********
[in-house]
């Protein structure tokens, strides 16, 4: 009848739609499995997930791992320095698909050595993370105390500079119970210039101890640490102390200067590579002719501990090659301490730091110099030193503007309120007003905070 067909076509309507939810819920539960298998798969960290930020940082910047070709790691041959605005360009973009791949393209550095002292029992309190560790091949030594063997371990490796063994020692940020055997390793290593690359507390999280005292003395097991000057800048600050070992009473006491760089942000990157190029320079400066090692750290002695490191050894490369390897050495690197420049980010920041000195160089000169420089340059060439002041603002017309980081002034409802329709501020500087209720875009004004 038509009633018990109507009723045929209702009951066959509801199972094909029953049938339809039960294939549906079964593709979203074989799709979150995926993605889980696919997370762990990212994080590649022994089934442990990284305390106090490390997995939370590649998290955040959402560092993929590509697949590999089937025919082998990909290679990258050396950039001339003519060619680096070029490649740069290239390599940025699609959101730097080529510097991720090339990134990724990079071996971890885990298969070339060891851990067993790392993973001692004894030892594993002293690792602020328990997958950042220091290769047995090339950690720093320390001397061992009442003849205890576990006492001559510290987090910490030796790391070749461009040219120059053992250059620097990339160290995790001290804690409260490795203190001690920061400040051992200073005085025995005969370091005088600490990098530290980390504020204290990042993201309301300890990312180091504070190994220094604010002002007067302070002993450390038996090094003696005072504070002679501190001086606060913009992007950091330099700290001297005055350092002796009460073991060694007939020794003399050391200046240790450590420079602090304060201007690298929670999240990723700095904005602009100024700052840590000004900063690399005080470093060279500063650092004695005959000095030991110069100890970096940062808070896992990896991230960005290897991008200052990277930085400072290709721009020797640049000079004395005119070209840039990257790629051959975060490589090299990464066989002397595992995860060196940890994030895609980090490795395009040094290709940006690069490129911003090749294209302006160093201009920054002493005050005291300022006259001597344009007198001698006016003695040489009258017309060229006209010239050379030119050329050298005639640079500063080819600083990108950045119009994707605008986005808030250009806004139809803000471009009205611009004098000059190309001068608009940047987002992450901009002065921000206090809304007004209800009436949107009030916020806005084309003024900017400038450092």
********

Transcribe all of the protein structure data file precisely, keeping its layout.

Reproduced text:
[in-house]
């Protein structure tokens, strides 16, 4: 009848739609499995997930791992320095698909050595993370105390500079119970210039101890640490102390200067590579002719501990090659301490730091110099030193503007309120007003905070 067909076509309507939810819920539960298998798969960290930020940082910047070709790691041959605005360009973009791949393209550095002292029992309190560790091949030594063997371990490796063994020692940020055997390793290593690359507390999280005292003395097991000057800048600050070992009473006491760089942000990157190029320079400066090692750290002695490191050894490369390897050495690197420049980010920041000195160089000169420089340059060439002041603002017309980081002034409802329709501020500087209720875009004004 038509009633018990109507009723045929209702009951066959509801199972094909029953049938339809039960294939549906079964593709979203074989799709979150995926993605889980696919997370762990990212994080590649022994089934442990990284305390106090490390997995939370590649998290955040959402560092993929590509697949590999089937025919082998990909290679990258050396950039001339003519060619680096070029490649740069290239390599940025699609959101730097080529510097991720090339990134990724990079071996971890885990298969070339060891851990067993790392993973001692004894030892594993002293690792602020328990997958950042220091290769047995090339950690720093320390001397061992009442003849205890576990006492001559510290987090910490030796790391070749461009040219120059053992250059620097990339160290995790001290804690409260490795203190001690920061400040051992200073005085025995005969370091005088600490990098530290980390504020204290990042993201309301300890990312180091504070190994220094604010002002007067302070002993450390038996090094003696005072504070002679501190001086606060913009992007950091330099700290001297005055350092002796009460073991060694007939020794003399050391200046240790450590420079602090304060201007690298929670999240990723700095904005602009100024700052840590000004900063690399005080470093060279500063650092004695005959000095030991110069100890970096940062808070896992990896991230960005290897991008200052990277930085400072290709721009020797640049000079004395005119070209840039990257790629051959975060490589090299990464066989002397595992995860060196940890994030895609980090490795395009040094290709940006690069490129911003090749294209302006160093201009920054002493005050005291300022006259001597344009007198001698006016003695040489009258017309060229006209010239050379030119050329050298005639640079500063080819600083990108950045119009994707605008986005808030250009806004139809803000471009009205611009004098000059190309001068608009940047987002992450901009002065921000206090809304007004209800009436949107009030916020806005084309003024900017400038450092």